This has now been achieved by the group of Immanuel Bloch. At first a cloud of atoms is cooled down close to absolute zero and placed in a 2D optical lattice. Such an optical lattice is created by interference of retro-reflected laser beams of a certain wavelength along two orthogonal directions. The resulting potential resembles an egg-carton-like “crystal of light”, in which the atoms can move. By adding another laser beam with a different wavelength in each direction, a so-called superlattice is created. The researchers could implement the proposed 2D topological charge pump by introducing a constant tiny angle between the beams of different wavelength along one axis while at the same time dynamically changing the shape of the potential in the orthogonal direction by slightly shifting the wavelength of the additional laser beam.

When modulating the potential in time, the atoms predominantly move in the direction of the modulation and do so in a quantized way – the linear (i.e. 1D) response corresponding to the 2D quantum Hall effect as predicted by Thouless. But in addition to this, the Munich team also observed a slight drift in the transverse direction, even though the lattice potential in this direction remains static throughout the experiment. This transverse motion is the equivalent of the non-linear Hall response – the essential feature of the 4D Hall effect. By carefully monitoring and analyzing at which positions in the superlattice the atoms are located during this process, the scientists could furthermore demonstrate that this motion is quantized, thereby revealing the quantum nature of the Hall effect in 4D.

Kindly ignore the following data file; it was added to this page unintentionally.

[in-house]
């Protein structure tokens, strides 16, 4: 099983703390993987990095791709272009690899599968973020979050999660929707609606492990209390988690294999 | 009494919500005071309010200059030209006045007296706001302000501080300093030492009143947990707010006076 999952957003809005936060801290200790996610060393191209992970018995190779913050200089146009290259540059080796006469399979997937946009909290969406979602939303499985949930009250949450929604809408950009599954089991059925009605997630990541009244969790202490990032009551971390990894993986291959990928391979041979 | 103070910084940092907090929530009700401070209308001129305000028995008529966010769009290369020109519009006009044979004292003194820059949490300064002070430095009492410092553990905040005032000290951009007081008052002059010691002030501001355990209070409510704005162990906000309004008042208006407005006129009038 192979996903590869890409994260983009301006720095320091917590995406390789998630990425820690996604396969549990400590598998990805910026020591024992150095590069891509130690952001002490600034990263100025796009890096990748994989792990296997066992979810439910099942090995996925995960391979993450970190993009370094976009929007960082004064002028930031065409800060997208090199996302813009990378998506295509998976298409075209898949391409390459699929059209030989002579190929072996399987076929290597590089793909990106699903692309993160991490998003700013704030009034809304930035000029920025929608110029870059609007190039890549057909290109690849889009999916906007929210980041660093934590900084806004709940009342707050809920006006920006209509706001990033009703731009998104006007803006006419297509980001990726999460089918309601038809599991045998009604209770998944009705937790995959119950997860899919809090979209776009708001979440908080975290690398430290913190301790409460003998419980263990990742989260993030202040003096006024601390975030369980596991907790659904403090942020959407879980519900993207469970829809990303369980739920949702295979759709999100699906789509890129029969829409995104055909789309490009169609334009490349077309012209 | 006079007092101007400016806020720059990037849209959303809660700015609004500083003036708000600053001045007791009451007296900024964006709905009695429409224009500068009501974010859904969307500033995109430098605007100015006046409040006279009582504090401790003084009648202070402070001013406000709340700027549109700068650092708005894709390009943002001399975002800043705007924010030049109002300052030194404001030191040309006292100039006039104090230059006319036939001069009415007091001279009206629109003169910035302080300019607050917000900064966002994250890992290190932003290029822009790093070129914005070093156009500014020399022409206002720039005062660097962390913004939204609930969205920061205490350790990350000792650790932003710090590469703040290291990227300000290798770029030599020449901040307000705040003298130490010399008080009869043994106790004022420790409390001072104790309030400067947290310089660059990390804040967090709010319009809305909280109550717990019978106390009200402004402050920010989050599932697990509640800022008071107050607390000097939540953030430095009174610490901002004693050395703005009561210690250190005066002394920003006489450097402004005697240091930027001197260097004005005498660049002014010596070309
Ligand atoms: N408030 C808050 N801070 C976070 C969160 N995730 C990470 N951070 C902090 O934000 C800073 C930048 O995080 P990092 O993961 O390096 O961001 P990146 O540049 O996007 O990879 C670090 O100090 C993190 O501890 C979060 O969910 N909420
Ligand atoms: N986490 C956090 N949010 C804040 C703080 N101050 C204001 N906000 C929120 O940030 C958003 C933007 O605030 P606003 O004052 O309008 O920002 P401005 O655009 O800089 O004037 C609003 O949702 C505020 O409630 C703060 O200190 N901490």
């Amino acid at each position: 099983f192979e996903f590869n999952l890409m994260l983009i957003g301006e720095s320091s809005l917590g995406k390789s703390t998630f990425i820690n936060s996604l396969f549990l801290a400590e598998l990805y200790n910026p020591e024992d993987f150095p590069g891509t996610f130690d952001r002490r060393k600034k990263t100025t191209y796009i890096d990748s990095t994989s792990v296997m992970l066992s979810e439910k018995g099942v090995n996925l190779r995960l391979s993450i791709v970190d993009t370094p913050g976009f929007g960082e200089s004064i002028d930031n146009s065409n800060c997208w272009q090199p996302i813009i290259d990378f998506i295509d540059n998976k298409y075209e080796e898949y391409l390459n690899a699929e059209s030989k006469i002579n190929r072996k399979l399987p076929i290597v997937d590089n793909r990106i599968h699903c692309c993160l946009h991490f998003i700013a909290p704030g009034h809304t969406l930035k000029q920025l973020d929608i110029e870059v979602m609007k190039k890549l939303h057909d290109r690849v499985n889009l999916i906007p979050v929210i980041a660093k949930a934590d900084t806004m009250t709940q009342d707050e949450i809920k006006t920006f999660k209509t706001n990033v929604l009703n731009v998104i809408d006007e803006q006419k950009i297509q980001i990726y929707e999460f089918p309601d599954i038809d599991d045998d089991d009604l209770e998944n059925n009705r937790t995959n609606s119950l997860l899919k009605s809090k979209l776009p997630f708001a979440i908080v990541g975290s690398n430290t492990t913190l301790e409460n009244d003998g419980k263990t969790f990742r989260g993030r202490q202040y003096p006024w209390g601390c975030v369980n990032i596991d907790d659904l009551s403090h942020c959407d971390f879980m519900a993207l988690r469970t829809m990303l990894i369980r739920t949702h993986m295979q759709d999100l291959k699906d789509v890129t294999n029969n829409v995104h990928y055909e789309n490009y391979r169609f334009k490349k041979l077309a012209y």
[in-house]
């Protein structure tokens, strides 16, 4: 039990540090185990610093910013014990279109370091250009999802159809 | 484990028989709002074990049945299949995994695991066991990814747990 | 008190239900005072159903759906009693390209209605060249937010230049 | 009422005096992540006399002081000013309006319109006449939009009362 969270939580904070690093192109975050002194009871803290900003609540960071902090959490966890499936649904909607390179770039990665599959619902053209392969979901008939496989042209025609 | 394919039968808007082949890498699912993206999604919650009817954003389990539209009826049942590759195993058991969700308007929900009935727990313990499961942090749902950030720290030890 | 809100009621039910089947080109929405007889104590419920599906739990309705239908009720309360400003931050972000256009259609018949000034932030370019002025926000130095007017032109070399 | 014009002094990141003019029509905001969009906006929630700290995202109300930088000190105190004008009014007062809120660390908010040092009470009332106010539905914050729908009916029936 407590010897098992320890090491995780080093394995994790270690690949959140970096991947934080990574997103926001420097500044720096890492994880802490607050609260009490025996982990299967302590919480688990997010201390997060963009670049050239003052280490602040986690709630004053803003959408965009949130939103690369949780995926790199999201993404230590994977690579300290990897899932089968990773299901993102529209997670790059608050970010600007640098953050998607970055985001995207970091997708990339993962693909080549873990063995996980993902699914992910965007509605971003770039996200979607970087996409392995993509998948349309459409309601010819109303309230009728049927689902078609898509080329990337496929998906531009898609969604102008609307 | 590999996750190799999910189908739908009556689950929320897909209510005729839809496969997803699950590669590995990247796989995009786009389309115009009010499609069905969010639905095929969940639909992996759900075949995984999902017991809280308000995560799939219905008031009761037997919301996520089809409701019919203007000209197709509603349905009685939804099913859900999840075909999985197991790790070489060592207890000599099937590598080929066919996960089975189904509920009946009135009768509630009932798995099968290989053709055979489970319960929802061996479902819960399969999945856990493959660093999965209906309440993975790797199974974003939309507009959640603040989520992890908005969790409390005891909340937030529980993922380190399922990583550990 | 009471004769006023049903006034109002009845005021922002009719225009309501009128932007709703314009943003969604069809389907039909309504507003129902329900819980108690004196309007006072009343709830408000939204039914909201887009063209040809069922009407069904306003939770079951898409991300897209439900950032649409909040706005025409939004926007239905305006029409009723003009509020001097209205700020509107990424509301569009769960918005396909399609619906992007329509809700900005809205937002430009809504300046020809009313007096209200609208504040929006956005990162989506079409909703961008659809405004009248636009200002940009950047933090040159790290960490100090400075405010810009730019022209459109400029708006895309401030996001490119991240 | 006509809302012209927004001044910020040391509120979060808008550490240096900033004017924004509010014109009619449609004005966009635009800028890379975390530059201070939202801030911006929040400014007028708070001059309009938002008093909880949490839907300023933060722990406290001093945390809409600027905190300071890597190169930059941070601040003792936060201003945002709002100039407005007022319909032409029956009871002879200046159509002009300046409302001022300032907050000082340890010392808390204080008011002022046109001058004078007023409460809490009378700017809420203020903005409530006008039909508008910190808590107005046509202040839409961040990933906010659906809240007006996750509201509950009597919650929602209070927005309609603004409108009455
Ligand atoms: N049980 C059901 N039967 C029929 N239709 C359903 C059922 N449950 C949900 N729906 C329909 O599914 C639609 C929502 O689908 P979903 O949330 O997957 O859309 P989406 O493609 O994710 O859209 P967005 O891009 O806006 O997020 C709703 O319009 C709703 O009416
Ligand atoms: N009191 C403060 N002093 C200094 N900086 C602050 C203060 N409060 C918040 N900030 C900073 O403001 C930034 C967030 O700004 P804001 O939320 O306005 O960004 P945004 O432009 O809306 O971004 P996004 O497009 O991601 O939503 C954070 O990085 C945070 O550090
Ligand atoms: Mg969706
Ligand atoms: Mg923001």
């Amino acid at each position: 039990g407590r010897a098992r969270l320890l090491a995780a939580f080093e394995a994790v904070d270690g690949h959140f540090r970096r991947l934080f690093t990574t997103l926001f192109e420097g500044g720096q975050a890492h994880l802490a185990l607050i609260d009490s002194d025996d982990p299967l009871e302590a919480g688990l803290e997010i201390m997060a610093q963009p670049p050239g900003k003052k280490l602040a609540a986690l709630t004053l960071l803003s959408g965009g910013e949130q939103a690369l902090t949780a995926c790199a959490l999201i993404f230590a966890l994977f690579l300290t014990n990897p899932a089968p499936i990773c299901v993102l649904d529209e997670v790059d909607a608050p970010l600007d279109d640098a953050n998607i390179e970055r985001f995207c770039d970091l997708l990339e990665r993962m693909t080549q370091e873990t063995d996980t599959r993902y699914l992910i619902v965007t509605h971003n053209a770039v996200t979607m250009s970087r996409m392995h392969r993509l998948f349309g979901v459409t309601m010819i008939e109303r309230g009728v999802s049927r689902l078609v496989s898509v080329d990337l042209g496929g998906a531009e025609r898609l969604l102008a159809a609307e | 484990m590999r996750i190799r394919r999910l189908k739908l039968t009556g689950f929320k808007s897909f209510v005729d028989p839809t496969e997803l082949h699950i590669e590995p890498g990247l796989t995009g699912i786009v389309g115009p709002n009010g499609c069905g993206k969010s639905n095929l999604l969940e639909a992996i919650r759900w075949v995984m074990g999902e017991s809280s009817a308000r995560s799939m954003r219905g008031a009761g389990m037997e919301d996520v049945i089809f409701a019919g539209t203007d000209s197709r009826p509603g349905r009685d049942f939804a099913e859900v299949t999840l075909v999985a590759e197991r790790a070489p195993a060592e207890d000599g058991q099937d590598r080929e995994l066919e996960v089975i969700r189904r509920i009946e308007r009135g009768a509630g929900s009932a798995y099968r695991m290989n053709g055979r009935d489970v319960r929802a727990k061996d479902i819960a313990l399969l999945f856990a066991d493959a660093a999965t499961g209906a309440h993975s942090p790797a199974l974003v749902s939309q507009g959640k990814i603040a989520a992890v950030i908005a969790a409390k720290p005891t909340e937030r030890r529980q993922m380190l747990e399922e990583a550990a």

The results have now been published in the journal Nature together with complementary work by an American research team, which used photonic structures to study the intricate boundary phenomena that accompany this motion as a result of the 4D quantum Hall effect. Together, these papers provide the first experimental glimpse into the physics of higher-dimensional quantum Hall systems, which offer a number of fascinating future prospects. These include fundamental questions for our understanding of the universe like the interplay of quantum correlations and dimensionality, the generation of cosmic magnetic fields and quantum gravity, for which 4D quantum Hall systems have been proposed as toy models. [ML/OM]


Original publication: